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Choosing Justice in Experimental Democracies with Production

  • Norman Frohlich (a1) and Joe A. Oppenheimer (a2)


We examine in a laboratory setting how direct participation in choosing a principle of distributive justice and a tax system impinges on subjects' attitudes and subsequent productivity when they participate in a task, produce income, and then experience losses or gains according to the tax system. Experience with a redistributive principle and its associated taxation system in a production environment does not detract from overall acceptance of the distributive principle, particularly for subjects who participate in choosing the principle. Participation in discussion, choice, and production increases subjects' convictions regarding their preferences. For these subjects (especially recipients of transfers) productivity rises significantly over the course of the experiments. No such effect is evident for subjects who do not participate in setting the regime under which they are to labor. The results' implications for questions of democratic participation and the stability of income support programs are drawn.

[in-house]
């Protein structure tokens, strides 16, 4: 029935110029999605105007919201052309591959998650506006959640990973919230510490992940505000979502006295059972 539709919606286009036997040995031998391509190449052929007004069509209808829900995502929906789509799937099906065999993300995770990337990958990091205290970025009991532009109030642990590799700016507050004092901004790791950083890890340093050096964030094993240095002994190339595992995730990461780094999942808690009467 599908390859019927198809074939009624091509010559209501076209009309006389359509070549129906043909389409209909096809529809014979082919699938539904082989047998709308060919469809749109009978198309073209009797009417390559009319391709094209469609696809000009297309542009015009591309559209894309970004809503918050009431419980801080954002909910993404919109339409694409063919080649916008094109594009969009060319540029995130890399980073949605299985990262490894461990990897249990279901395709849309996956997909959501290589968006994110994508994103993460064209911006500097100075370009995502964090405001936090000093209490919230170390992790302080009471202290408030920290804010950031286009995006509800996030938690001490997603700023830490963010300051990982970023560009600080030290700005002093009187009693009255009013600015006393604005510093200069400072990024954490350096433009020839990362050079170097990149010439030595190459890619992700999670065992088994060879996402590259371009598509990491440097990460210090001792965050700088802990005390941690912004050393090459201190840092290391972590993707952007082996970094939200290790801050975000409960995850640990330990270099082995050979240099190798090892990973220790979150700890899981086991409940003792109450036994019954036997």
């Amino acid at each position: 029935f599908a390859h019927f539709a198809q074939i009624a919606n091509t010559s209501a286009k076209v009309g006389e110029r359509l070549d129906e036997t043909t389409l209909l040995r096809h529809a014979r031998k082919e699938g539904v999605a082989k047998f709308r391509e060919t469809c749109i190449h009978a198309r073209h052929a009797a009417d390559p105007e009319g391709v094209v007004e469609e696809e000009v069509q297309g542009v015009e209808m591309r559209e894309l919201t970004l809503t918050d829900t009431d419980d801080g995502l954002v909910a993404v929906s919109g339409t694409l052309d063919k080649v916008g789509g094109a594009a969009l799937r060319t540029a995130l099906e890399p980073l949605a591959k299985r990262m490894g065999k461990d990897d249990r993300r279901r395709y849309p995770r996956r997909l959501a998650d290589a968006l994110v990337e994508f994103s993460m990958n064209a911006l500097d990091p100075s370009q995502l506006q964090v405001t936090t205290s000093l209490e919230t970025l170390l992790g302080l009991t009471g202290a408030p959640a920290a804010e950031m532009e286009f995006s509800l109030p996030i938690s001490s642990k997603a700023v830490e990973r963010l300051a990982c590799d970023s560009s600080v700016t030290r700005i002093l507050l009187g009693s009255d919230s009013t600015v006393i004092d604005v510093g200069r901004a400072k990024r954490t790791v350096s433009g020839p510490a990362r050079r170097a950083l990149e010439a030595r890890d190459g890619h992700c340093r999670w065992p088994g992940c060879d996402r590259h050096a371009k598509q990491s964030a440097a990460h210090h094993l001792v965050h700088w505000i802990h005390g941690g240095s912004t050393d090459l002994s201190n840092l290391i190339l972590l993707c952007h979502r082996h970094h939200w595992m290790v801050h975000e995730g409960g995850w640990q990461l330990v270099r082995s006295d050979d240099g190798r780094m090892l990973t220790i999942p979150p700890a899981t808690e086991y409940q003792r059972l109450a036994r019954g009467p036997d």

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American Political Science Review
  • ISSN: 0003-0554
  • EISSN: 1537-5943
  • URL: /core/journals/american-political-science-review
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